the 1996-97 academic year supporting this change. In addition,
the College Democrats, a student organization, submitted a
petition signed by many students in favor of this change.
During the1996-97 academic year and this past summer, the
officers of the University studied this issue - first, in
a subcommittee I appointed, and then in the Officers' Group
as a whole.
officers began their discussions by reflecting on the teachings
of the Catholic Church relating to gay and lesbian persons.
The Church distinguishes between homosexuality as an orientation
and sexual activity between homosexual persons. The Church
teaches that homosexual orientation in a person is neither
sinful nor evil. The call of the gospels is a call to inclusiveness
- to a recognition of the dignity inherent in each person
that flows from our creation in the image and likeness of
a loving God, who brings us together as brothers and sisters
through Jesus Christ on a common journey back to the God who
Church also teaches that all people, regardless of their sexual
orientation, are called to live chaste lives in accordance
with their vocation as single people, married couples, priests
or religious. Specifically, the Church asks all people to
reserve sexual union to the covenanted and consecrated union
of a man and woman in marriage. Neither heterosexual union
outside the permanent bond of marriage nor homosexual union
is morally acceptable.
University has tried to speak with an authentic voice on both
of these dimensions of Church teaching--on homosexual orientation
and on sexual union. In a number of different settings in
recent years, we have stated publicly that we prize the gay
and lesbian members of this community as children of God,
entitled to the same respect as all other members of this
community. Moreover, we deplore harassment of any kind as
antithetical to the nature of this community as a Christian
community. Our discriminatory harassment policy specifically
precludes harassment based on sexual orientation. At the same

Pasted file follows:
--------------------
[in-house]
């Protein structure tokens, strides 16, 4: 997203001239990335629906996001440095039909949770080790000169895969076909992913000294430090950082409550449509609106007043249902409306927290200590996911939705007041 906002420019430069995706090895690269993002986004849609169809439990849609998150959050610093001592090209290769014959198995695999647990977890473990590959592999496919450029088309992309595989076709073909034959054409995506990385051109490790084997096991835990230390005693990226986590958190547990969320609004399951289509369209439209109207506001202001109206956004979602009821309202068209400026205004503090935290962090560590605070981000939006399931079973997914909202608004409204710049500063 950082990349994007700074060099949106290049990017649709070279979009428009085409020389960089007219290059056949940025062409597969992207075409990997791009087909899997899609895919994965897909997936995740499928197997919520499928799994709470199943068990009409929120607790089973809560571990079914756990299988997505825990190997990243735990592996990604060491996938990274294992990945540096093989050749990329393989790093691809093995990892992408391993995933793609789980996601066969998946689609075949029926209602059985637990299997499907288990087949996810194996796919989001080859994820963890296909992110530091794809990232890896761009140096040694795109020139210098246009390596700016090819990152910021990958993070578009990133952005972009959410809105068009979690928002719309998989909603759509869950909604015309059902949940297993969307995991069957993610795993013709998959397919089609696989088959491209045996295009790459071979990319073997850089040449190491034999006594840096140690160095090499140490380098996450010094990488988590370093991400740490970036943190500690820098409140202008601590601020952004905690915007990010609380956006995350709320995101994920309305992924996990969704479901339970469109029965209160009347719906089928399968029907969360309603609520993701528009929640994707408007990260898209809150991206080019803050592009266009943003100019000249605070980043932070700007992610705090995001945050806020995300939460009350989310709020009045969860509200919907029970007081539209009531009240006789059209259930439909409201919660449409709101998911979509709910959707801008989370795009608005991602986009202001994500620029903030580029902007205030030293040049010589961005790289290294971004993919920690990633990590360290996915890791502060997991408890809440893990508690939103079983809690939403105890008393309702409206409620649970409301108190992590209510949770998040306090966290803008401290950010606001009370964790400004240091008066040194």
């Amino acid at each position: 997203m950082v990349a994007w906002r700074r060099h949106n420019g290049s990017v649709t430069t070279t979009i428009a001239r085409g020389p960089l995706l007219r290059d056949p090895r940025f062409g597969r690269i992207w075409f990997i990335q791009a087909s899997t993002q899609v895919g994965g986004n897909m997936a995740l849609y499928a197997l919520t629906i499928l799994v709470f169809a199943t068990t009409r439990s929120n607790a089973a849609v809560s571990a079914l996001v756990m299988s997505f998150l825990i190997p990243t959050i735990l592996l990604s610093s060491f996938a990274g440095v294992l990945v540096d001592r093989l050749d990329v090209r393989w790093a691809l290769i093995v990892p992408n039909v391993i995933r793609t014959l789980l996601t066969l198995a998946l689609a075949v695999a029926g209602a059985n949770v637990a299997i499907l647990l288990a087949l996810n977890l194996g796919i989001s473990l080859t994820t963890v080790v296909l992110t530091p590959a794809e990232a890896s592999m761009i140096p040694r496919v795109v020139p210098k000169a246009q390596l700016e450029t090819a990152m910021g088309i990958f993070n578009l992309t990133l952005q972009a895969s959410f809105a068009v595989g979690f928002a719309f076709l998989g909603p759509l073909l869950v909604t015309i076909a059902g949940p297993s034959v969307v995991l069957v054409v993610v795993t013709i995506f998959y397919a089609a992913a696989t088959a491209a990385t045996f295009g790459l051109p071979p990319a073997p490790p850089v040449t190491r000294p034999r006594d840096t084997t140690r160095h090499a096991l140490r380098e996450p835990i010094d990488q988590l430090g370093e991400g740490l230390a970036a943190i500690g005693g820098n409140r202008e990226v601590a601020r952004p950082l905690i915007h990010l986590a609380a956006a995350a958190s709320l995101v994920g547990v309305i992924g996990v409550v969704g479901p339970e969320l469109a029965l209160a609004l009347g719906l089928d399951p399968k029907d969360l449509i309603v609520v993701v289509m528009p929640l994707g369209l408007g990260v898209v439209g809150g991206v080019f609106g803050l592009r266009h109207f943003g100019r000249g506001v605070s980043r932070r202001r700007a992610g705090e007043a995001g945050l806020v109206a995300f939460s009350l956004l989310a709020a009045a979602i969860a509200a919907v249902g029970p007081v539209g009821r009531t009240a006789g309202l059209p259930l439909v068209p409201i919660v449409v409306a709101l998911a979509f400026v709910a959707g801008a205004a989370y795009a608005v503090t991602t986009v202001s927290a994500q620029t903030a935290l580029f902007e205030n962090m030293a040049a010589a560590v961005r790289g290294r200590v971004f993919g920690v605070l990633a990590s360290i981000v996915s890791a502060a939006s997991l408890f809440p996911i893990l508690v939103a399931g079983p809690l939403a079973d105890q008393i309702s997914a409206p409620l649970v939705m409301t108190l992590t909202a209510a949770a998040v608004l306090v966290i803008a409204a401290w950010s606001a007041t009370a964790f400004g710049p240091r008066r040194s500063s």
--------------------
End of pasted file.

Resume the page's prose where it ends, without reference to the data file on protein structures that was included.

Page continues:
time and with an equally strong voice, we strive to set policy
and make operating decisions perhaps most notably in
the area of student life in a manner that supports
the teaching of the Church calling all people, regardless
of their sexual orientation, to reserve sexual union to those
who are married.
all of our actions we have been guided by gospel values that
we regard as normative for this community. We have premised
our decisions and framed our statements on issues relating
to the gay and lesbian members of this community on the language
of Church teaching. Indeed, we believe that some of the deepest
aspirations of this community flow from the law of Christ
and not necessarily from civil law.
University exists, however, within a societal and cultural
milieu that does not always accept gospel values as normative.
Moreover, society at large uses language in ways that mean
different things to different people. With respect to this
issue, for example, American society does not always use the
phrase "sexual orientation" to mean only orientation.
Many people use this single phrase in a manner that entangles
what we regard as two distinct concepts - homosexual persons
and homosexual conduct. Within society at large, the phrase
"sexual orientation" sometimes becomes a term that
does not admit of distinction between sexual orientation and
the manner in which people live out their sexual orientation--a
distinction that is critical to us as a Catholic institution.
have been asked to change our non-discrimination clause to
add sexual orientation as a protected category. Institutional
non-discrimination clauses are highly stylized statements
which are legally binding. Neither federal nor state law mandates
that sexual orientation be included in non-discrimination
clauses. Thus, like a number of other institutions, our clause
does not currently include sexual orientation.
considerable reflection, we have decided not to add sexual
orientation to our legal non-discrimination clause. To make
the change requested would mean that our decisions in this
area would be measured by civil courts that may interpret
this change through the lens of the broader societal milieu
in which we live. This, in turn, might jeopardize our ability
to make decisions that we believe necessary to support Church
teaching. We wish to continue to speak to this issue in the
Catholic context that is normative for this community.
law does not constitute the exclusive basis for commitments
made within this community. As mentioned above, we regard
some of our deepest aspirations as flowing from our call to
live the message of the gospels. We choose not to change our
legal non-discrimination clause, but we call ourselves to
act in accordance with what we regard as a higher standard
Christ's call to inclusiveness, coupled with the gospels'
call to live chaste lives. In some senses both of these messages
are counter-cultural. It is this dual call that is so deeply